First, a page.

WASHINGTON -- The U.S. Senate on July 27 nearly unanimously approved tough sanctions on Russia and sent the legislation to the White House, presenting President Donald Trump with a dilemma as he seeks to improve relations with Moscow.
The bill approved by 98-2 cements into law existing sanctions on Russia over its alleged interference in the U.S. presidential election and aggression in Ukraine and adds new measures penalizing Russia's military intervention in Syria while requiring Trump to secure Congress's approval to ease or waive those sanctions.
While the White House has said it welcomes the tough sanctions against Russia as well as Iran and North Korea included in the bill, it has objected to tying the president's hands as he seeks to make good on campaign promises to cooperate with Russia in areas like defeating the Islamic State extremist group.
The White House said late on July 27 that Trump still has made no decision whether to sign or veto the bill. The strong bipartisan support for the bill in Congress, where it passed the House of Representatives by 419-3, means any veto almost certainly would be overridden.
The bill's rebuff to Trump's priorities on Russia comes as investigations into Russian's alleged efforts to help him get elected heat up in Congress and at the Justice Department.
Most immediately, if signed into law the measure would prevent Trump from returning diplomatic property seized by his predecessor Barack Obama last December in retaliation for what U.S. intelligence agencies said was Russia's bid to undermine the U.S. democratic process.
Russia, which has repeatedly denied interfering in the campaign, has sought the return of the property in high-level talks with the U.S. State Department this year and has promised retaliation if it is not returned.
On July 27, Russian President Vladimir Putin said Congress's action increases already high tensions between Washington and Moscow and is "sad." He promised a response in kind.
“It's impossible to endlessly tolerate this boorishness toward our country," Putin told reporters as he visited Finland.
"This goes beyond all reasonable bounds," Putin said. "And now these sanctions -- they are also absolutely unlawful from the point of view of international law."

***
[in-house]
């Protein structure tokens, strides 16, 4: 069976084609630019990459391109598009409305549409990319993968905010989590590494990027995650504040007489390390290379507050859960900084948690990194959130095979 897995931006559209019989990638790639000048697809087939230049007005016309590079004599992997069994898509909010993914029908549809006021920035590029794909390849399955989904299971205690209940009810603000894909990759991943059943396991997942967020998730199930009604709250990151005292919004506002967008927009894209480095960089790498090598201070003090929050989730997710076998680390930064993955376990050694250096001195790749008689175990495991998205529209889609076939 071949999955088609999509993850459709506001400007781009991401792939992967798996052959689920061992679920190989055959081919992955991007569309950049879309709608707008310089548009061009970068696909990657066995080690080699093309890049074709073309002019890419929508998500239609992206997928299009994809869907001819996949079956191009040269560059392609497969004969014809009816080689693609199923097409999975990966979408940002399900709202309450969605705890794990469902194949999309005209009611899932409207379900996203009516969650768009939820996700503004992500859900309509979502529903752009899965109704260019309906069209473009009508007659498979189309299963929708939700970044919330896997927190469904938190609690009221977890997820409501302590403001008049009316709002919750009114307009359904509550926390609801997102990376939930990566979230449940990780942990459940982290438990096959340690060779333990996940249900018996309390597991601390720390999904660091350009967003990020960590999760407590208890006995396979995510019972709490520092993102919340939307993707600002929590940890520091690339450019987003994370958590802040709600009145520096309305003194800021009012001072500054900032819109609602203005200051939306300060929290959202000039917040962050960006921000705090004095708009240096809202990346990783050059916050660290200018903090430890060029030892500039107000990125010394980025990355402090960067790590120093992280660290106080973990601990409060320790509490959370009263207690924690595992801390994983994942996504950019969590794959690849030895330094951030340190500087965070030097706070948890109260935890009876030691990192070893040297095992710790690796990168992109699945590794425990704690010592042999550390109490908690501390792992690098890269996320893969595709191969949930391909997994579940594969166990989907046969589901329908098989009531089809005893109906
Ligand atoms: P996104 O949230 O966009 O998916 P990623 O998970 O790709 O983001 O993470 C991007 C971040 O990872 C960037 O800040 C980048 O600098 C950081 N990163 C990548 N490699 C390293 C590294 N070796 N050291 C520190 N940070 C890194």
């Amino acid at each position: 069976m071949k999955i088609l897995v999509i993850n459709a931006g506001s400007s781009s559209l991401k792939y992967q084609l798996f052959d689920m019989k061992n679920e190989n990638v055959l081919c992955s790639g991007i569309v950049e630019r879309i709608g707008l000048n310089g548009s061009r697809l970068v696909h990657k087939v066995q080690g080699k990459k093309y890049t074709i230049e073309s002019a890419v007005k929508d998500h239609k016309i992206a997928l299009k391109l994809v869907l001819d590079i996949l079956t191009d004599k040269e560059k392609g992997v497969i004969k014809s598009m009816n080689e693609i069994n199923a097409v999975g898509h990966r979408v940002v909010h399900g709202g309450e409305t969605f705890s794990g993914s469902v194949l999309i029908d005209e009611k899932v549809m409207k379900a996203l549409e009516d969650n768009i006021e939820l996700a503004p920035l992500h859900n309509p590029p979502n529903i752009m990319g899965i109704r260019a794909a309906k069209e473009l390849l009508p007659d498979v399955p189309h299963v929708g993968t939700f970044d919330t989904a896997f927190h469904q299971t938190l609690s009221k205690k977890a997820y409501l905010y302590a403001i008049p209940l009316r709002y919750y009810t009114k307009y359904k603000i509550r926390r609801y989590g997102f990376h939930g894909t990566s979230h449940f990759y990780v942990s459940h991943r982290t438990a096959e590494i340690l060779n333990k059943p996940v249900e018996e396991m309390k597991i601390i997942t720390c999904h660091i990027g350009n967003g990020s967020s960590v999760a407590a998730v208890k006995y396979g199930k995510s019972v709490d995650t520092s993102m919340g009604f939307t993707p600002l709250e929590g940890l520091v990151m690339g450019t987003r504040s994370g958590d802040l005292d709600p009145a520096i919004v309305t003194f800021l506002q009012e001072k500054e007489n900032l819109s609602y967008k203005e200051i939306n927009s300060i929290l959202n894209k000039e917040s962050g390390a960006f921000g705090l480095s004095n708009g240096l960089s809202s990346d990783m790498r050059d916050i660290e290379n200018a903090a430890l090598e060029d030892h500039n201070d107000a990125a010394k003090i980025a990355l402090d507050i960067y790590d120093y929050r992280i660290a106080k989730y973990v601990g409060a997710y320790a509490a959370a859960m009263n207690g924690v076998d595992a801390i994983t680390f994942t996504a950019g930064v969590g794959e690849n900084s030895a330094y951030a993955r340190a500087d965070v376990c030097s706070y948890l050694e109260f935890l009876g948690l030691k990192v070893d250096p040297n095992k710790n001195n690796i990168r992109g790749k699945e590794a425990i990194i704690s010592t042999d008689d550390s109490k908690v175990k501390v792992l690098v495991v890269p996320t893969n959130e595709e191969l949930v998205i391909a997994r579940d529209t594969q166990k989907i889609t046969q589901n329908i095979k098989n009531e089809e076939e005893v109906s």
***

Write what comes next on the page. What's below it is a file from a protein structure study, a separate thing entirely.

"It's very sad that U.S.-Russian relations are being sacrificed to resolve internal policy issues in the U.S.," he said.
"It's a pity, because acting together we could be solving jointly the most acute problems that worry the peoples of Russia and the United States much more efficiently," he added.
But members of Congress said the legislation was necessary in light of evidence of Russian meddling that has come to light.
"The United States of America needs to send a strong message to Vladimir Putin and any other aggressor that we will not tolerate attacks on our democracy," said Senate Armed Service Committee Chairman John McCain (Republican-Arizona).
Leaders from Trump's own Republican party urged him to sign the bill.
"I cannot imagine anybody is seriously thinking about vetoing this bill," said Senate Foreign Relations Committee Chairman Bob Corker (Republican-Tennessee).
"It's not good for any president -- and most governors don't like to veto things that are going to be overridden. It shows a diminishment of their authority. I just don't think that's a good way to start off as president," Corker said.
The lengthy bill targets Putin and oligarchs close to him with sanctions over Russian corruption and human rights abuses. Also hit hard are critical sectors of the Russian economy, including weapons sales and energy exports.
The bill was revised to address concerns voiced by U.S. oil companies that sanctions on Russia's energy sector could backfire and hit them as well, to Moscow's benefit. The bill raised the threshold for when U.S. firms would be prohibited from being part of energy projects that also include Russian businesses.
Lawmakers said they also made adjustments so the sanctions on Russia's energy sector don't undercut the ability of U.S. allies in Europe to get access to oil and gas resources outside of Russia.
European leaders have indicated these changes may not be enough to allay their opposition to the bill.
The North Korea sanctions are intended to thwart Pyongyang's ambition for nuclear weapons by cutting off access to the cash it needs for development.
The bill prohibits ships owned by North Korea or by countries that refuse to comply with UN resolutions against it from operating in American waters or docking at U.S. ports. Goods produced by North Korea's forced labor would be prohibited from entering the United States under the bill.
The sanctions package imposes mandatory penalties on people involved in Iran's ballistic-missile program and anyone who does business with them. The measure would apply terrorism sanctions to the country's Islamic Revolutionary Guards Corps.
With reporting by AP, New York Times, and Reuters